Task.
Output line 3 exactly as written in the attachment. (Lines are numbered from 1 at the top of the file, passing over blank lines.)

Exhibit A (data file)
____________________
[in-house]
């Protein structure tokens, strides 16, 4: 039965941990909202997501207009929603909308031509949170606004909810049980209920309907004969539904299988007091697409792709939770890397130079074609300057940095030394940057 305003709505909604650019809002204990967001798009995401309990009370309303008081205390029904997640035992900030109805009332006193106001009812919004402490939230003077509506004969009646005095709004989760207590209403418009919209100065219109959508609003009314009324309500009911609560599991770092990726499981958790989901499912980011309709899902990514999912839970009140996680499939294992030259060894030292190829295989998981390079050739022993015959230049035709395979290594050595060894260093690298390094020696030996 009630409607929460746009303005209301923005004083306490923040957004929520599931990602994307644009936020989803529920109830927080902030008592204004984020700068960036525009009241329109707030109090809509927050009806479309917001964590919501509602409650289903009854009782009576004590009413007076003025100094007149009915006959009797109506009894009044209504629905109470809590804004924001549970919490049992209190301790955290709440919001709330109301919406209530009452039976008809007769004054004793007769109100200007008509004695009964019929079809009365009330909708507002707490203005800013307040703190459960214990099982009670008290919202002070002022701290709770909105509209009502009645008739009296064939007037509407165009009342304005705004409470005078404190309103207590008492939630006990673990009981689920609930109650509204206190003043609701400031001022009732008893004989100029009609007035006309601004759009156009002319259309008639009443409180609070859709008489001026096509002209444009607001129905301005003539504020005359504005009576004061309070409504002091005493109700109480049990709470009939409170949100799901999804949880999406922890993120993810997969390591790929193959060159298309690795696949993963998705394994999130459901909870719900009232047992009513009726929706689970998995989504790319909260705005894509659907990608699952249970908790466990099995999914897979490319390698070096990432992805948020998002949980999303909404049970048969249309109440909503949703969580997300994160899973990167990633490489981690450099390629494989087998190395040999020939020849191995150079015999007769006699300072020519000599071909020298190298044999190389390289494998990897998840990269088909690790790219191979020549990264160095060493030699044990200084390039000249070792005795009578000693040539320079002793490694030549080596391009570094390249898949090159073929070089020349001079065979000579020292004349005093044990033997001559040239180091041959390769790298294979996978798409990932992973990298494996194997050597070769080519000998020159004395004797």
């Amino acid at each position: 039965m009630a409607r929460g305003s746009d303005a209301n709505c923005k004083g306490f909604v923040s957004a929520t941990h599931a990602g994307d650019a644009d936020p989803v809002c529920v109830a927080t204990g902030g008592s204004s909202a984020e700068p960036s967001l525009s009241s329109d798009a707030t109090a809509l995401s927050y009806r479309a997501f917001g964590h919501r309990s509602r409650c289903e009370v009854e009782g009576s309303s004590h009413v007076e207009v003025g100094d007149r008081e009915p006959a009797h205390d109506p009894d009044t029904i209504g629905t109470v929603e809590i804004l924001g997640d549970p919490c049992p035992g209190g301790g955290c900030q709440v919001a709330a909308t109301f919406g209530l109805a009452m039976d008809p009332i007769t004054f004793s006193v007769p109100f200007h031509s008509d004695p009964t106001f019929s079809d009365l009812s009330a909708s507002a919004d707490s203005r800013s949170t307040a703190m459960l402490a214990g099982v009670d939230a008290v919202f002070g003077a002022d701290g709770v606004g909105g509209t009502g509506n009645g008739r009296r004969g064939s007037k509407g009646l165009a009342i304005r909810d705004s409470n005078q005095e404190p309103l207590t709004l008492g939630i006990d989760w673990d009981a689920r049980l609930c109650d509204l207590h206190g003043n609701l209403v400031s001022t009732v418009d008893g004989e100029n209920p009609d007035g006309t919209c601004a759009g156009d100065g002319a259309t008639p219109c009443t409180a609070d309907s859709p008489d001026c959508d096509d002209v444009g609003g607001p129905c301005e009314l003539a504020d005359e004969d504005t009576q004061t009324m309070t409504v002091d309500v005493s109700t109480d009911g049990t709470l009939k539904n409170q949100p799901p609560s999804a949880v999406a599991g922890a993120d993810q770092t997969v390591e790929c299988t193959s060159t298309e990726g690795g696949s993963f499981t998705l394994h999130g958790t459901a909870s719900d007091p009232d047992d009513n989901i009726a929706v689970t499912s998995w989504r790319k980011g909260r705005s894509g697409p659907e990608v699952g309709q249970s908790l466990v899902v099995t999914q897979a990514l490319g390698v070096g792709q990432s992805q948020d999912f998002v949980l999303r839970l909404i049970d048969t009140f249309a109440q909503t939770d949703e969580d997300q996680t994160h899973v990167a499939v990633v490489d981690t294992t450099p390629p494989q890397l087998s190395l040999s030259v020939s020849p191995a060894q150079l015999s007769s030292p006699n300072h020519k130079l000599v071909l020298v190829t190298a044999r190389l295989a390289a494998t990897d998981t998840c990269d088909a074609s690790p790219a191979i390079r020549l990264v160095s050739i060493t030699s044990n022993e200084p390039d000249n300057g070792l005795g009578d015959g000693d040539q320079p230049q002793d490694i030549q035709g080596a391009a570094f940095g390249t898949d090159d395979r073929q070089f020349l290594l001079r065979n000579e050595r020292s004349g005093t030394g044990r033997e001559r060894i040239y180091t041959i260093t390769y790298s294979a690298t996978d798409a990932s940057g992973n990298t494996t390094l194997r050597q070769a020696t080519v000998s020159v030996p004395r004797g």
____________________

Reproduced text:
């Amino acid at each position: 039965m009630a409607r929460g305003s746009d303005a209301n709505c923005k004083g306490f909604v923040s957004a929520t941990h599931a990602g994307d650019a644009d936020p989803v809002c529920v109830a927080t204990g902030g008592s204004s909202a984020e700068p960036s967001l525009s009241s329109d798009a707030t109090a809509l995401s927050y009806r479309a997501f917001g964590h919501r309990s509602r409650c289903e009370v009854e009782g009576s309303s004590h009413v007076e207009v003025g100094d007149r008081e009915p006959a009797h205390d109506p009894d009044t029904i209504g629905t109470v929603e809590i804004l924001g997640d549970p919490c049992p035992g209190g301790g955290c900030q709440v919001a709330a909308t109301f919406g209530l109805a009452m039976d008809p009332i007769t004054f004793s006193v007769p109100f200007h031509s008509d004695p009964t106001f019929s079809d009365l009812s009330a909708s507002a919004d707490s203005r800013s949170t307040a703190m459960l402490a214990g099982v009670d939230a008290v919202f002070g003077a002022d701290g709770v606004g909105g509209t009502g509506n009645g008739r009296r004969g064939s007037k509407g009646l165009a009342i304005r909810d705004s409470n005078q005095e404190p309103l207590t709004l008492g939630i006990d989760w673990d009981a689920r049980l609930c109650d509204l207590h206190g003043n609701l209403v400031s001022t009732v418009d008893g004989e100029n209920p009609d007035g006309t919209c601004a759009g156009d100065g002319a259309t008639p219109c009443t409180a609070d309907s859709p008489d001026c959508d096509d002209v444009g609003g607001p129905c301005e009314l003539a504020d005359e004969d504005t009576q004061t009324m309070t409504v002091d309500v005493s109700t109480d009911g049990t709470l009939k539904n409170q949100p799901p609560s999804a949880v999406a599991g922890a993120d993810q770092t997969v390591e790929c299988t193959s060159t298309e990726g690795g696949s993963f499981t998705l394994h999130g958790t459901a909870s719900d007091p009232d047992d009513n989901i009726a929706v689970t499912s998995w989504r790319k980011g909260r705005s894509g697409p659907e990608v699952g309709q249970s908790l466990v899902v099995t999914q897979a990514l490319g390698v070096g792709q990432s992805q948020d999912f998002v949980l999303r839970l909404i049970d048969t009140f249309a109440q909503t939770d949703e969580d997300q996680t994160h899973v990167a499939v990633v490489d981690t294992t450099p390629p494989q890397l087998s190395l040999s030259v020939s020849p191995a060894q150079l015999s007769s030292p006699n300072h020519k130079l000599v071909l020298v190829t190298a044999r190389l295989a390289a494998t990897d998981t998840c990269d088909a074609s690790p790219a191979i390079r020549l990264v160095s050739i060493t030699s044990n022993e200084p390039d000249n300057g070792l005795g009578d015959g000693d040539q320079p230049q002793d490694i030549q035709g080596a391009a570094f940095g390249t898949d090159d395979r073929q070089f020349l290594l001079r065979n000579e050595r020292s004349g005093t030394g044990r033997e001559r060894i040239y180091t041959i260093t390769y790298s294979a690298t996978d798409a990932s940057g992973n990298t494996t390094l194997r050597q070769a020696t080519v000998s020159v030996p004395r004797g």